Why It Works
- Quickly sautéing the garlic, onions, carrots, and snow peas together ensures a crisp texture.
- Finishing with soy sauce, fish sauce, and oyster sauce seasons the dish without oversalting it.
Pancit—a noodle dish with vegetables, seafood, and/or meat—is everyday fare in the Philippines, but it's also commonly served at birthdays, holidays, and celebrations since noodles symbolize long life. The word "pancit," which means noodles in Tagalog, is derived from “pian e sit,” in Hokkien, a language that originated in southeastern China, and a rough translation is “conveniently-cooked food.” Panciterias were arguably the first restaurants in the Philippines, where Chinese traders hawked ready-to-eat noodles to a clientele consisting primarily of farm laborers in need of a quick, nourishing meal.
Pancit comes in many forms, and the names of the dishes typically indicate the type of noodle used, the place of origin, the other ingredients, and/or the method of eating it. For example, pancit Malabon, which features an assortment of seafood, is named after a coastal city in Metropolitan Manila. Pancit palabok is served with a shrimp-infused annatto sauce and liberally topped with crushed chicharon, shrimp, pork, and sliced hard-boiled eggs. Pancit Molo, a dumpling soup that uses wonton wrappers, is named after the district of Molo in Iloilo City where a large community of Chinese settlers resided during the Spanish colonial period. And, pancit habhab is served on a banana leaf that also doubles as a utensil.
Pancit bihon, made with bihon noodles (also known as rice vermicelli), is one of the most common pancit iterations you’ll find on the archipelago. What makes this pancit so popular is the simplicity of its ingredients and the cooking process—a combination of shredded chicken, cabbage, wood ear mushrooms, snow peas, carrots, shrimp, pork, and/or quail eggs is tossed with rice vermicelli, chicken stock, and soy sauce.
For my version, I simmer chicken thighs with water to yield both shredded chicken and stock. I then stir-fry garlic, onions, carrots, and snow peas in a wok, add my noodles and stock, and cook until the noodles are soft. To finish, I simply mix in the shredded chicken and an ultra-savory combination of soy sauce, fish sauce, and oyster sauce. This easy, delicious dish is suitable for any day of week and for any occasion.
- For the Chicken:
- 1 3/4 pounds (795g) bone-in, skin-on chicken thighs
- For the Pancit Noodles:
- 1 tablespoon (15ml) canola oil
- 7 medium garlic cloves, minced
- 1/2 medium red onion (about 4 ounces; 115g), finely diced
- 2 medium carrots (about 6 ounces; 170g), peeled and grated on large holes of box grater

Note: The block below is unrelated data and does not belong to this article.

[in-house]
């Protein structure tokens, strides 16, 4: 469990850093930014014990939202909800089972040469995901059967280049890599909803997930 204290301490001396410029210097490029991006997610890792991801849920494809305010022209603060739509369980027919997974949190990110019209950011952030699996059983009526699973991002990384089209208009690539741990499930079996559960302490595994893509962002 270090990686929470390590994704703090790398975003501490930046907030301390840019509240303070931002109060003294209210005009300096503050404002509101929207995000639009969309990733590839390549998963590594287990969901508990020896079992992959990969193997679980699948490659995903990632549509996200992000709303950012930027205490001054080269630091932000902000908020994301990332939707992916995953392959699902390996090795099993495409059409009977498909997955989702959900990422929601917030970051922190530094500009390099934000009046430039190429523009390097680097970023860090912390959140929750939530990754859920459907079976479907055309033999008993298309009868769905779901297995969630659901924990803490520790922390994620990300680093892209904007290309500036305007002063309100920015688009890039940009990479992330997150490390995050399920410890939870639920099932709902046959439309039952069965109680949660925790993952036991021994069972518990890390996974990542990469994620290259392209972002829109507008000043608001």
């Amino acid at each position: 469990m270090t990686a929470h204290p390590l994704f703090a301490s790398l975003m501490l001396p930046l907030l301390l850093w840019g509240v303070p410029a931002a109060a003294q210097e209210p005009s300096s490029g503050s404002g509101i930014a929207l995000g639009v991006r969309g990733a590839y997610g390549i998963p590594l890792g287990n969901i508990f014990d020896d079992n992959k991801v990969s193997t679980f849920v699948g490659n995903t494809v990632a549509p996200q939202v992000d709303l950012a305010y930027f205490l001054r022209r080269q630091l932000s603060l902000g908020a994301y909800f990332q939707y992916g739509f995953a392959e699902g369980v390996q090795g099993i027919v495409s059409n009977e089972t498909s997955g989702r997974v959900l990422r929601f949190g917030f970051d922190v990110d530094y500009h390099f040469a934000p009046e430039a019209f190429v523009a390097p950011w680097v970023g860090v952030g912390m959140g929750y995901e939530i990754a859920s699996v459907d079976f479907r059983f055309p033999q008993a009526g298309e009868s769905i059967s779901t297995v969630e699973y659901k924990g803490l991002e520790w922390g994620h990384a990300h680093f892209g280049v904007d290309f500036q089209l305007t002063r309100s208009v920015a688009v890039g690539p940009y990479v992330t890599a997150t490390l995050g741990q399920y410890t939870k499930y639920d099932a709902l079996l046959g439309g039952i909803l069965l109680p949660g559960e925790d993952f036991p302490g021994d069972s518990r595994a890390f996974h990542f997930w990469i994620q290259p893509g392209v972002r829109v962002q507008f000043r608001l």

- 4 ounces (115g) snow peas, stem ends trimmed and strings removed
- 8 ounces (225g) rice vermicelli noodles (see notes)
- 2 tablespoons plus 2 teaspoons (40ml) oyster sauce
- 2 tablespoons (30ml) soy sauce, preferably Filipino brands such as Silver Swan or Datu Puti
- 1 tablespoon (15ml) fish sauce
- 1 scallion, ends trimmed and sliced thinly on a bias, for garnish
- Calamansi halves, for serving (see notes)
For the Chicken: Fill a 4-quart saucepan halfway with water. Bring to a boil over high heat. Add chicken thighs, return to a boil, partially cover with lid, then lower heat to maintain a simmer. Cook, until chicken is tender and falling away from the bone, about 40 minutes.
Using tongs, transfer chicken thighs to a rimmed baking sheet or platter and set aside until cool enough to handle, about 10 minutes. Strain remaining liquid through a fine-mesh strainer set over a large heatproof bowl; set aside (you should have about 1 1/2 quarts; 1.4L). Once chicken is cool, finely shred chicken using two forks; discard skin and bones. Set aside.
For the Pancit Noodles: In a wok, heat oil over high heat until shimmering. Add garlic and onions and cook, stirring frequently, until softened and light brown in color, about 2 minutes.
Add carrots and snow peas and cook, stirring frequently, until vegetables have brightened in color and are crisp-tender, about 2 minutes. Scrape stir-fried vegetables into a medium heatproof bowl; set aside.
Add 1 quart (1L) of the reserved broth to the wok and bring to a boil over high heat. Add rice noodles, stirring to ensure that noodles are wet. Cook, stirring frequently, until noodles soften and turn translucent, about 3 minutes; if noodles appear dry, add more stock in 1/4 cup (60ml) increments.
Return stir-fried vegetables to wok along with shredded chicken and mix well. Lower heat to maintain a simmer. Add oyster sauce, soy sauce, and fish sauce, and stir until sauces are fully incorporated and noodles are coated in a saucy glaze.
Garnish with scallions. Serve immediately with calamansi halves (or serve with a small dish of citrus juice alongside; see note).
Wok, 4-quart saucepan
Rice vermicelli noodles can be found in Asian markets, specialty grocery stores, and online. I recommend the brand, Excellent, which contains rice flour, cornstarch, and water.
Calamansi is difficult to source fresh in the US, but occasionally Filipino groceries located in California or Florida will have them. If you can't find fresh calamansi, you can serve the pancit with a small dish of either calamansi juice (we prefer frozen, as it has a better flavor than bottled options), or a mixture of one part freshly squeezed lemon juice to one-half part freshly squeezed lime juice to one-quarter part granulated sugar (by volume).
Make-ahead and Storage
The chicken can be prepared in advance and refrigerated for up to 5 days.
Pancit bihon can be refrigerated in an airtight container for up to 5 days.